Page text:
Posted on May 26, 2017

Image Source: Peppermint Plum

That Fun Homemade Slime Can Be Detrimental for Children

Creating science projects from sources that seem ‘safe’ has been something that has been done by families for quite some time. Parents, teachers and caregivers have been making the famous ‘homemade slime’ as a way to introduce kids to the topic of science while including the experience of making a resulting product that kids love. However, as this type of project has increased in popularity, there has also been an uptick in a side-effect of the concoction that literally burns the hands of children.

Making ‘homemade slime’ is a mixture of Borax, glue and water. The ingredients sound harmless, as Borax has long been around as a natural cleanser and is in many homes. But as many in the natural health industry will tell you, just because a product is sourced from nature, it doesn’t mean that it is ‘safe’. There are many natural items that are both toxic and deadly to humans and animals.

The problem occurs with the Borax itself, which is a mineral known as sodium borate. Sold as a common household cleaner, it is considered to be a mild irritant. Regional Burn Center Staten Island University Hospital, NY director, Dr. Michael Cooper stated in Live Science interview that there are three factors involved in the homemade slime process that can determine the severity of burns experienced. They apply to both burns from heat and chemical burns. The duration of time that the skin is in contact with the chemical heat source is an important factor as the longer they are exposed, the more severe the burn. The second factor is in the strength of the heat or chemical, and the third is the actual skin thickness. Kids have thinner skin, which means that the chemical heat process can affect them more.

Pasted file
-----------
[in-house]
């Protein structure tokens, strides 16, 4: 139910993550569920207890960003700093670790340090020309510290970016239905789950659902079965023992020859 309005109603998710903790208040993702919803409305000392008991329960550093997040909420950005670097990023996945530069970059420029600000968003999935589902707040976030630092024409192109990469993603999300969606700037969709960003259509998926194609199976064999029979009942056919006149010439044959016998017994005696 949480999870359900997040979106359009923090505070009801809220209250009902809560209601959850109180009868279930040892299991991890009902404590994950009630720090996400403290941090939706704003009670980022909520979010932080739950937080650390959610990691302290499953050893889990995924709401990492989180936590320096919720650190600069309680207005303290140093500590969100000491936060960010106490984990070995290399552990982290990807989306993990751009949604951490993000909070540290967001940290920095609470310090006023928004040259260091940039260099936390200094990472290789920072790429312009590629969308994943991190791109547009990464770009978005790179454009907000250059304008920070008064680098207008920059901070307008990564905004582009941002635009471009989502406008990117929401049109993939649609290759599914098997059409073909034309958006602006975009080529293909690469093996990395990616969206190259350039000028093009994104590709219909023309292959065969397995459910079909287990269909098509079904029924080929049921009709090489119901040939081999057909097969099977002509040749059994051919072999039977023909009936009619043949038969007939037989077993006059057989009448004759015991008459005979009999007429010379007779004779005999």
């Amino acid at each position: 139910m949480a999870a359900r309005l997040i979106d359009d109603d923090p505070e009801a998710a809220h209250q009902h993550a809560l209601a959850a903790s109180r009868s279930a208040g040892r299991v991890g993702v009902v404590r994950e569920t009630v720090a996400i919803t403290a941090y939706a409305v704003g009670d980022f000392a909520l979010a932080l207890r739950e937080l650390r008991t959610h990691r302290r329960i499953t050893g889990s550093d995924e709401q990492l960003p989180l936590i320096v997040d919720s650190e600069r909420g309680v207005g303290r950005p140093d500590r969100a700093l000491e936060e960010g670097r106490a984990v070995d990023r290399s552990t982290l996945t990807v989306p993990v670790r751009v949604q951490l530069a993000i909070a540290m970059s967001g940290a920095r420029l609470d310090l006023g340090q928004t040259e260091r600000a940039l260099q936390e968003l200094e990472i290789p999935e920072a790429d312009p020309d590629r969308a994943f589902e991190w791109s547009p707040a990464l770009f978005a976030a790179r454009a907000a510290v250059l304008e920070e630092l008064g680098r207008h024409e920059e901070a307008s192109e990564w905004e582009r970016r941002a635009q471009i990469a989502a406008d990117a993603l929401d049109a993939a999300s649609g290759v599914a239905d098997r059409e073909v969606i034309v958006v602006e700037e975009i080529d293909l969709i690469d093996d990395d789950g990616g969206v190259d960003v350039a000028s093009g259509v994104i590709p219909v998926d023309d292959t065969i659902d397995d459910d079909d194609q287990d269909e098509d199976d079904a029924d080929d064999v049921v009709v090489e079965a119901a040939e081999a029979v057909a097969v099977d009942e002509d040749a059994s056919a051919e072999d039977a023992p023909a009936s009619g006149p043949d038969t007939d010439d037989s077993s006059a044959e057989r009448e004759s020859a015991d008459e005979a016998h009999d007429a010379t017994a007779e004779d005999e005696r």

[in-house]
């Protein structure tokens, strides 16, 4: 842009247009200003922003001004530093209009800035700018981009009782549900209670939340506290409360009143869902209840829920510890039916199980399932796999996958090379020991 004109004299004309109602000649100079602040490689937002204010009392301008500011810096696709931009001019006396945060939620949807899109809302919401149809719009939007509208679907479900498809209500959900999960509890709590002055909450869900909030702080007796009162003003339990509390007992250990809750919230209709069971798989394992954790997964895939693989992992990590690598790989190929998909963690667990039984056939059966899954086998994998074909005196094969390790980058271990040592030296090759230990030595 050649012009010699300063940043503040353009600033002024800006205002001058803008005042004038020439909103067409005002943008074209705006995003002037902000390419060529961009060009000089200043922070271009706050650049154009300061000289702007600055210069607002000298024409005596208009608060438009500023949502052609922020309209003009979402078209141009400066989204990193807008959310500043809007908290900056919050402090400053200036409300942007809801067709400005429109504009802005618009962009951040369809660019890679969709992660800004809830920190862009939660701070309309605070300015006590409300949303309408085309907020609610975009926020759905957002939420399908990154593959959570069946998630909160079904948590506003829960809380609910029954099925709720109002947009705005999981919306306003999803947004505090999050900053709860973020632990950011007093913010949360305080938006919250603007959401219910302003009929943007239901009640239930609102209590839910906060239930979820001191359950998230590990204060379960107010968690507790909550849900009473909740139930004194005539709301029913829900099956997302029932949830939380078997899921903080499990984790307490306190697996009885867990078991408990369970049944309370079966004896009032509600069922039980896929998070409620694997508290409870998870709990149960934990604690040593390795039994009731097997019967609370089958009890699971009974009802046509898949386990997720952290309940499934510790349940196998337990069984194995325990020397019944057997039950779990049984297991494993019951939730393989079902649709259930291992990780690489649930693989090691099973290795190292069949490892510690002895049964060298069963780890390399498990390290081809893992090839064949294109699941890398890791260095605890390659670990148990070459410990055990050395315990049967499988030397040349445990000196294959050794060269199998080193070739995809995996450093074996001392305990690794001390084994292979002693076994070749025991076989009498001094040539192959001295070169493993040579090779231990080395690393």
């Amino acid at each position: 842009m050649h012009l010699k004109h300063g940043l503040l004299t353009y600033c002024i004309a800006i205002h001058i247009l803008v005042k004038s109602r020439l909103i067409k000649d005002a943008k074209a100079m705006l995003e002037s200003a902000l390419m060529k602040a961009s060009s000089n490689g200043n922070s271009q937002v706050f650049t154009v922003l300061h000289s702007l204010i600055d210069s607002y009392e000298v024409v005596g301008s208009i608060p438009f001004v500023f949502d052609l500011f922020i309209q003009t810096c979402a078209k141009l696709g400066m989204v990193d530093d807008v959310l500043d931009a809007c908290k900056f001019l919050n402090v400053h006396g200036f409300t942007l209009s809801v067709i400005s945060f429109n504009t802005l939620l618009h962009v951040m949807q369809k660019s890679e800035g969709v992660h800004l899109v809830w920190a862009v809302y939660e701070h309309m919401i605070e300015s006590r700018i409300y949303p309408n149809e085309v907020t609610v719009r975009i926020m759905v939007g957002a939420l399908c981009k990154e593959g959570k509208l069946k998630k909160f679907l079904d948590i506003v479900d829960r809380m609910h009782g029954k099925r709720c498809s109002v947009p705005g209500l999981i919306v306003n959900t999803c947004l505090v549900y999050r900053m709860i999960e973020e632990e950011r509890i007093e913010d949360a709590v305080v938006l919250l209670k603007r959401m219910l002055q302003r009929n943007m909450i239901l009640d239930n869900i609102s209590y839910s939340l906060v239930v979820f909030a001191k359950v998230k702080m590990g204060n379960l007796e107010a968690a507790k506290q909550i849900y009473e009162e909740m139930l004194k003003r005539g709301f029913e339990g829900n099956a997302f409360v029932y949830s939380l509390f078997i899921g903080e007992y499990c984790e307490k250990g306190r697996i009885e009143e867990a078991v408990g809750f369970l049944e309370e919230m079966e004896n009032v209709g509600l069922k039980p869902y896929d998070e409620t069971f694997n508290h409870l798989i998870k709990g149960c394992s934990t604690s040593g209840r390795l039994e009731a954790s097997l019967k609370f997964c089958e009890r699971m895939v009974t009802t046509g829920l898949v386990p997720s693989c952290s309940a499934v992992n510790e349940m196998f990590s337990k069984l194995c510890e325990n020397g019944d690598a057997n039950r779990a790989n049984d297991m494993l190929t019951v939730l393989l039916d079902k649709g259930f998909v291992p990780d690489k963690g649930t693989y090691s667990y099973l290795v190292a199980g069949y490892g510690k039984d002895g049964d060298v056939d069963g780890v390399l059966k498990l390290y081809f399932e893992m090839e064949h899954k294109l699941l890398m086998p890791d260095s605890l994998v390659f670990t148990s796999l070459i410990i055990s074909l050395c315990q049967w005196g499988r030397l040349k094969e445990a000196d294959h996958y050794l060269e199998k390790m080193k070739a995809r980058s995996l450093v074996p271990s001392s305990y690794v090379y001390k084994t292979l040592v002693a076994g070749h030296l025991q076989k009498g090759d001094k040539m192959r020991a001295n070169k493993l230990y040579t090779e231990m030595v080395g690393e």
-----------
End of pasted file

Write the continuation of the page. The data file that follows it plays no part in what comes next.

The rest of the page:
When the content of the heat source ingredient is higher, combined with the thin skin of the children and a long duration of playing with the homemade slime, the formula can result in kids experiencing second and third degree burns. The same duration combined with a milder concoction can lead to first degree burns which involves redness and sensitivity, but no blistering. Second degree burns are much more devastating, as they burn the deeper epidermis layers and involve more extensive healing time. The third degree burns enter the muscle, fat and tendon areas and are considered to be the worst as they cause damage that can go so far as requiring skin graft surgery. These often don’t appear as blisters but instead, the skin becomes white and leathery.

As clinics and hospitals see the arrival of children with painful burns on their hands, ranging from first degree to third degree burns, it is a requirement for parents, teachers and caregivers to be aware of this potentially dangerous condition. Kids may love playing with ‘slime’ and may encourage creating a homemade product, but they need to be aware of the harm as well as pain that can result in its use.